A simple diary is also provided for appropriate record keeping. Also included is a four-weekly review to ensure that the document remains up-to-date and to allow common problems to be identified and addressed. Other blank template documents such as a suppliers list, cleaning schedule and staff training record are provided.
You can download a Safer food, better business for caterers pack from the FSA website.
A comprehensive range of information is available on the internet to help food business operators.
Information on the following subjects can be found on the FSA website:
The Gov.uk food, catering and retail web page is also a valuable source of information for food business operators.
Following a food hygiene inspection food businesses are given a rating in a scheme developed by the FSA in partnership with local authorities in England, Wales and Northern Ireland called the Food Hygiene Ratings Scheme (FHRS). Premises which are given a rating include restaurants, takeaways, cafes, sandwich shops, pubs, hotels, supermarkets as well as any other business where consumers can eat or buy food.
The food hygiene rating provides information on food hygiene standards to help people to choose where to eat out or shop for food. The rating is worked out following a food hygiene inspection by an officer from the Council. The officer will look at the standard of hygiene found at the time of the visit. These include:
Once a business has been rated they will be given a rating certificate that they will be asked to display, although they are not legally obliged to do so.
After an inspection, there's a 21 day period in which food businesses can apply to appeal if they feel that the inspecting officer awarded them a rating which they feel is unfair.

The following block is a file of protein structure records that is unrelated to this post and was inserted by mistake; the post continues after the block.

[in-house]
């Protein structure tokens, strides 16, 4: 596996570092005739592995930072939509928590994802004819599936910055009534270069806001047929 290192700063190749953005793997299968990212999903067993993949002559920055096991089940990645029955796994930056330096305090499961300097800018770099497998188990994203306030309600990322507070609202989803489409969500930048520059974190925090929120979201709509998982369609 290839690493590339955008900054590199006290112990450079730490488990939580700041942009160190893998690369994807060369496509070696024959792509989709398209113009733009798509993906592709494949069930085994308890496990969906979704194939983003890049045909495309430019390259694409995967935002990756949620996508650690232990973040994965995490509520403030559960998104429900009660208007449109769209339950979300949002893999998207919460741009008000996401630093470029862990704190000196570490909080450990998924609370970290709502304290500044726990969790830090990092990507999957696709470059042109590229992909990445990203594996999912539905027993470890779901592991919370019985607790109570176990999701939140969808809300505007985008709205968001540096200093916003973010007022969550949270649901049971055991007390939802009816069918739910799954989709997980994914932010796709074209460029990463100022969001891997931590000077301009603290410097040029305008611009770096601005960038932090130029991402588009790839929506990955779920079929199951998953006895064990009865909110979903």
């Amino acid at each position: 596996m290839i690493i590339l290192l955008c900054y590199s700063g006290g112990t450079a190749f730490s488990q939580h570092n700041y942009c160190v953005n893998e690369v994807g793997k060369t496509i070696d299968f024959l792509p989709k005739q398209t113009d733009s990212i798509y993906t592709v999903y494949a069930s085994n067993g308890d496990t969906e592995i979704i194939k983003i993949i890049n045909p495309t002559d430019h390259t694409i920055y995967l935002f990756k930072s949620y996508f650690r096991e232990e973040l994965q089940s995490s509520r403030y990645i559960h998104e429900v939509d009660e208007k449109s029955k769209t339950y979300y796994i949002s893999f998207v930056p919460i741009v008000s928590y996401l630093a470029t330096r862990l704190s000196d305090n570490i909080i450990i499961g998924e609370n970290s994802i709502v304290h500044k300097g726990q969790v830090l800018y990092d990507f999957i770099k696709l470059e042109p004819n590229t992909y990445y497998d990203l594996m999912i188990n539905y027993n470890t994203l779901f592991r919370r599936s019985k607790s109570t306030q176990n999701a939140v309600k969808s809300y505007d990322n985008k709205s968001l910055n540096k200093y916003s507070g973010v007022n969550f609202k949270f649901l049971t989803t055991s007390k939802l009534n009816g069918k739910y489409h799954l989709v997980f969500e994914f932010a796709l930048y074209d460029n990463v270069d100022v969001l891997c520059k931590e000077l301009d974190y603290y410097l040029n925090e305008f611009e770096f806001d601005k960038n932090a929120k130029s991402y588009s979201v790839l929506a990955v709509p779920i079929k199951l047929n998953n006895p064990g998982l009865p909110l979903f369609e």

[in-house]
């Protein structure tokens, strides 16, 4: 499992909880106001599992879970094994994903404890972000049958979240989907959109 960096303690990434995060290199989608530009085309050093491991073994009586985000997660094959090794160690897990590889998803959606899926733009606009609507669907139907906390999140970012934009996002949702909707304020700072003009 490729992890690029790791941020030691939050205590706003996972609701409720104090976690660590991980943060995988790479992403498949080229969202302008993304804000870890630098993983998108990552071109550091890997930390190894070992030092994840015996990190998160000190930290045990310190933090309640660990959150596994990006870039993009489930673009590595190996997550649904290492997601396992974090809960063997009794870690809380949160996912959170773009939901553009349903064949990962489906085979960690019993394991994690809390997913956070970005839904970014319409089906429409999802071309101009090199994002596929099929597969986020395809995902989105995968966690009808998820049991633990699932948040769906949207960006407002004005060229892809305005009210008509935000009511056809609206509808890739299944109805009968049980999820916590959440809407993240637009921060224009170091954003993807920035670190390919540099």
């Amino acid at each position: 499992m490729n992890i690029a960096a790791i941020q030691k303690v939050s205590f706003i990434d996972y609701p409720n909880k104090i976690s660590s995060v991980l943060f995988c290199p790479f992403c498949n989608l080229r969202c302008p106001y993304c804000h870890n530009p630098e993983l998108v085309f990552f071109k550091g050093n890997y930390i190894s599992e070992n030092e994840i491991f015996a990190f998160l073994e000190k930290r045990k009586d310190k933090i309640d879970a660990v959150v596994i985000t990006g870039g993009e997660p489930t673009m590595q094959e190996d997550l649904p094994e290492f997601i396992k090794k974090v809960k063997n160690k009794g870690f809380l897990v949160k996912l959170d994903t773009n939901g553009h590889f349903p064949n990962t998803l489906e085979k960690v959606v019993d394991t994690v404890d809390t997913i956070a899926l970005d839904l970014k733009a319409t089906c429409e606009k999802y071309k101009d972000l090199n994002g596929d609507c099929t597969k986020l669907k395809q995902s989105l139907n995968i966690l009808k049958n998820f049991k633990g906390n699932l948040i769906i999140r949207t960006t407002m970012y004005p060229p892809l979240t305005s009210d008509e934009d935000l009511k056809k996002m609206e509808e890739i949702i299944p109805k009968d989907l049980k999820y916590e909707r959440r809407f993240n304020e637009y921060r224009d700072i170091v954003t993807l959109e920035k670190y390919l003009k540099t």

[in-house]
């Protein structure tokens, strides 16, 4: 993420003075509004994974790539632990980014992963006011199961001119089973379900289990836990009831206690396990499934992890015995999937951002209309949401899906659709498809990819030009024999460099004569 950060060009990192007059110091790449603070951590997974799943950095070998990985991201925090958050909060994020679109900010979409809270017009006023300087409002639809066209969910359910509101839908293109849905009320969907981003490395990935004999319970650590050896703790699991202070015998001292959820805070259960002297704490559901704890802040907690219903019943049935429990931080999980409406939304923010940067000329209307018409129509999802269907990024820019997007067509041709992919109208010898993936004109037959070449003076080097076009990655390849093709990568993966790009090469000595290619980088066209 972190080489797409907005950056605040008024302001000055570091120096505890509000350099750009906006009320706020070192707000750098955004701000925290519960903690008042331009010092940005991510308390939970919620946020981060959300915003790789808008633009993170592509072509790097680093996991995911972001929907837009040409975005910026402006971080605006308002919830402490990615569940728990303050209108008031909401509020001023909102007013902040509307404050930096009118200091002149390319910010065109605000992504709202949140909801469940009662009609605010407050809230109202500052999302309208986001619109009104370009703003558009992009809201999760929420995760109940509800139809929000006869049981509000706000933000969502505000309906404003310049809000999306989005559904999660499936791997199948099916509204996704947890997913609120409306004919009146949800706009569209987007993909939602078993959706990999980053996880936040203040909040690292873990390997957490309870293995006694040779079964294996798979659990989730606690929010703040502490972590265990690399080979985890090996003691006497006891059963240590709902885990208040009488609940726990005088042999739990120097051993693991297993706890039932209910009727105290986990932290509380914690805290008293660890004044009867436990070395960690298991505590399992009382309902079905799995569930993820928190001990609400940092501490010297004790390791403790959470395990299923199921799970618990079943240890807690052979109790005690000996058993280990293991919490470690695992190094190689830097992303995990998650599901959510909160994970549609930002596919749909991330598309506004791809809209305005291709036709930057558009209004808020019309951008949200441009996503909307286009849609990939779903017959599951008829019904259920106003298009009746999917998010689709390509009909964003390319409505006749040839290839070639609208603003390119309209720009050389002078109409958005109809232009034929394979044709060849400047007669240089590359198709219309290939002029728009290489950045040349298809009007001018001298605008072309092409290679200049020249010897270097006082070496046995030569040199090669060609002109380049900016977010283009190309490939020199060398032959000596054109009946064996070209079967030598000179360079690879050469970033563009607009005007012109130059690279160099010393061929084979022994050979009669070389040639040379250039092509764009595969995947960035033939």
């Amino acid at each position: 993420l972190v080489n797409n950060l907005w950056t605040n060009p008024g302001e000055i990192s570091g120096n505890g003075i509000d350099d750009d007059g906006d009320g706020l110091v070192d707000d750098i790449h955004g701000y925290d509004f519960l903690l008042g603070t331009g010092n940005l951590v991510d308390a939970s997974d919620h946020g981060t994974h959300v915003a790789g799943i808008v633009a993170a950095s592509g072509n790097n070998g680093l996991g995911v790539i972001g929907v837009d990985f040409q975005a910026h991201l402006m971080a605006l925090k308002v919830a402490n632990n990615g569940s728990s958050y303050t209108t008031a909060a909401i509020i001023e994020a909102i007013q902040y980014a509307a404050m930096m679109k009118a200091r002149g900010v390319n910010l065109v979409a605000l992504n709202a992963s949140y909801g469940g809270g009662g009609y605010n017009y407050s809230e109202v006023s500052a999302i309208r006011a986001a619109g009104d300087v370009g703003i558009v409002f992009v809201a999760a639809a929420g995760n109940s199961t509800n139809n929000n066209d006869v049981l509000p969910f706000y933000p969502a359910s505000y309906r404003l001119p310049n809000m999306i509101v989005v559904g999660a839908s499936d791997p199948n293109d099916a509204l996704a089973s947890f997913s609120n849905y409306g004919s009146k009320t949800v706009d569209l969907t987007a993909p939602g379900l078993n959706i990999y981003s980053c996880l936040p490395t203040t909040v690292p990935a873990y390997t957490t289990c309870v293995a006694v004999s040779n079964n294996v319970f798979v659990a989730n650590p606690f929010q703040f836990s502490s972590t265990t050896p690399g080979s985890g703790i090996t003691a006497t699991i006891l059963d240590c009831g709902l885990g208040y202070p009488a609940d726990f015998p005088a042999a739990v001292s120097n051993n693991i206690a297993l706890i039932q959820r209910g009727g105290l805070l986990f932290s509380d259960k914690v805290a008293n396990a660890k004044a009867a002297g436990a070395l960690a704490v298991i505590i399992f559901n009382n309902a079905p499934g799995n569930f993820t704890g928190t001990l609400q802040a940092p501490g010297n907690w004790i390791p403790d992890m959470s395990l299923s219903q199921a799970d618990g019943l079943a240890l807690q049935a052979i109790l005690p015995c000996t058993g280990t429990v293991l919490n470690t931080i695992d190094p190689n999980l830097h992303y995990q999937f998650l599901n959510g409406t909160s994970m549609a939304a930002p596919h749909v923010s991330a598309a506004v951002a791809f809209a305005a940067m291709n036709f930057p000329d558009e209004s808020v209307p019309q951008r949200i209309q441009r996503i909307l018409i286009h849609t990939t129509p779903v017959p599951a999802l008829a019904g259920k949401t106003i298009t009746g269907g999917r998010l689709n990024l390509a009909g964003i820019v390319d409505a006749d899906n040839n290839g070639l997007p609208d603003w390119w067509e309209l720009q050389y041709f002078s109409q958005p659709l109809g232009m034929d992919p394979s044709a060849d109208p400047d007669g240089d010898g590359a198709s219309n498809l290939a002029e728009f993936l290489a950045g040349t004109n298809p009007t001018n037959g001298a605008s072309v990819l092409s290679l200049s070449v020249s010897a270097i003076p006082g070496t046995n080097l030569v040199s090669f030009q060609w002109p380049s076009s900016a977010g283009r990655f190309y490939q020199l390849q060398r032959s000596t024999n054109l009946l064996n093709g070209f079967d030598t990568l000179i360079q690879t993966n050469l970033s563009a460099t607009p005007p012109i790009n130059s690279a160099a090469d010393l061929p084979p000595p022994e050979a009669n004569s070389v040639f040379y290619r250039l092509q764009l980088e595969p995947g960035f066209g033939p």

If an appeal is made, we will respond within seven days. No food hygiene rating will be displayed until the appeal has been decided.
Food businesses can also make a request for a further visit to re-score the premises. This request can be made at any time, but the revisit will not take place until at least three months from the initial inspection (the "standstill" period).
Only one requested revisit will take place, other than in exceptional circumstances. The business operator will need to explain the improvements that have made since the initial inspection on the revisit request form.
Any revisit that we do will be unannounced and will take place in the three months following the "standstill" period. The inspecting officer will not only check that the required improvements have been made, but will also assess the level of compliance that is found overall. This means that the score could go up, down or remain the same.
Food businesses have a 'right to reply' which will be published on the FSA website with the score. The purpose is to enable food businesses to give an explanation of what's been done since the inspection to put the problems right.
The text may be edited before being published on the website in order to remove any offensive, defamatory, clearly inaccurate or irrelevant remarks.
More information about appealing, requesting a re-visit and the right to reply can be found on the FHRS frequently asked questions page on the FSA website.
As a food business operator you will need to be aware of the food hygiene laws that came into force on 1 January 2006. As of that date food businesses need to comply with the requirements of European Union Regulations.
• Regulation (EU) No. 178/2002
• Regulation (EU) No. 852/2004
• Regulation (EU) No. 853/2004
• The Food Hygiene (England) Regulation 2006
• The General Food Regulations 2004
A more comprehensive list of legislation can be found on the Food Standards Agency website.